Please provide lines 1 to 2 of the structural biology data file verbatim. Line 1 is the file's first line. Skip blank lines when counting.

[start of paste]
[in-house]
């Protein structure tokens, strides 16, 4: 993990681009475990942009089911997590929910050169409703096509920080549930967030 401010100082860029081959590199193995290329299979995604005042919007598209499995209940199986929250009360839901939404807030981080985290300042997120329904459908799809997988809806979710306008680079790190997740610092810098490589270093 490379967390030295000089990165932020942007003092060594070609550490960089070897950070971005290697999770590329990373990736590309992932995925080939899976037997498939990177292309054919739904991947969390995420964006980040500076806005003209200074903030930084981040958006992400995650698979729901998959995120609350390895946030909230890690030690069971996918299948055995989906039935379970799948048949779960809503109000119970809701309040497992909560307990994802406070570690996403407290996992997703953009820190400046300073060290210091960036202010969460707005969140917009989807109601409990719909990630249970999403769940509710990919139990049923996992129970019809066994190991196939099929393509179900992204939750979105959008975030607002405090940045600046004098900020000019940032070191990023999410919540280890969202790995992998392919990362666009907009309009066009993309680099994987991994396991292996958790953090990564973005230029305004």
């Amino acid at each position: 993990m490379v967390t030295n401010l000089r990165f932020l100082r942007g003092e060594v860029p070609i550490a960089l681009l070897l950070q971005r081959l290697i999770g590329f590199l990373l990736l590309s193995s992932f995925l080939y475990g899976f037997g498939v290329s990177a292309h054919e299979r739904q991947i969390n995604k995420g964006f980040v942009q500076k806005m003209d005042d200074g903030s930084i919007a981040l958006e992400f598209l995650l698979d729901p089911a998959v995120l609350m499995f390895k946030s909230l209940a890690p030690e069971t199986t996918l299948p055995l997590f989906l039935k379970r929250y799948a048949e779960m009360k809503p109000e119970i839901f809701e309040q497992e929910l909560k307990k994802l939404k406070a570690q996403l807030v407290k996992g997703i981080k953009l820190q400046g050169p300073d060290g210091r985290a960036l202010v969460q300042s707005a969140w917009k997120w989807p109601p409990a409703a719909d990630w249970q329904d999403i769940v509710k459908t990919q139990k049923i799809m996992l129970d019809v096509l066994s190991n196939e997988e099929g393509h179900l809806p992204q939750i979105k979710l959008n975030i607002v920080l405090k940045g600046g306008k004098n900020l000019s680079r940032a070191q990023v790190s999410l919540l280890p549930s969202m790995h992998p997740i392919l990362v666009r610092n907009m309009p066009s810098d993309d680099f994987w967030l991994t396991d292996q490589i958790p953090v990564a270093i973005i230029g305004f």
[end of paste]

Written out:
[in-house]
């Protein structure tokens, strides 16, 4: 993990681009475990942009089911997590929910050169409703096509920080549930967030 401010100082860029081959590199193995290329299979995604005042919007598209499995209940199986929250009360839901939404807030981080985290300042997120329904459908799809997988809806979710306008680079790190997740610092810098490589270093 490379967390030295000089990165932020942007003092060594070609550490960089070897950070971005290697999770590329990373990736590309992932995925080939899976037997498939990177292309054919739904991947969390995420964006980040500076806005003209200074903030930084981040958006992400995650698979729901998959995120609350390895946030909230890690030690069971996918299948055995989906039935379970799948048949779960809503109000119970809701309040497992909560307990994802406070570690996403407290996992997703953009820190400046300073060290210091960036202010969460707005969140917009989807109601409990719909990630249970999403769940509710990919139990049923996992129970019809066994190991196939099929393509179900992204939750979105959008975030607002405090940045600046004098900020000019940032070191990023999410919540280890969202790995992998392919990362666009907009309009066009993309680099994987991994396991292996958790953090990564973005230029305004």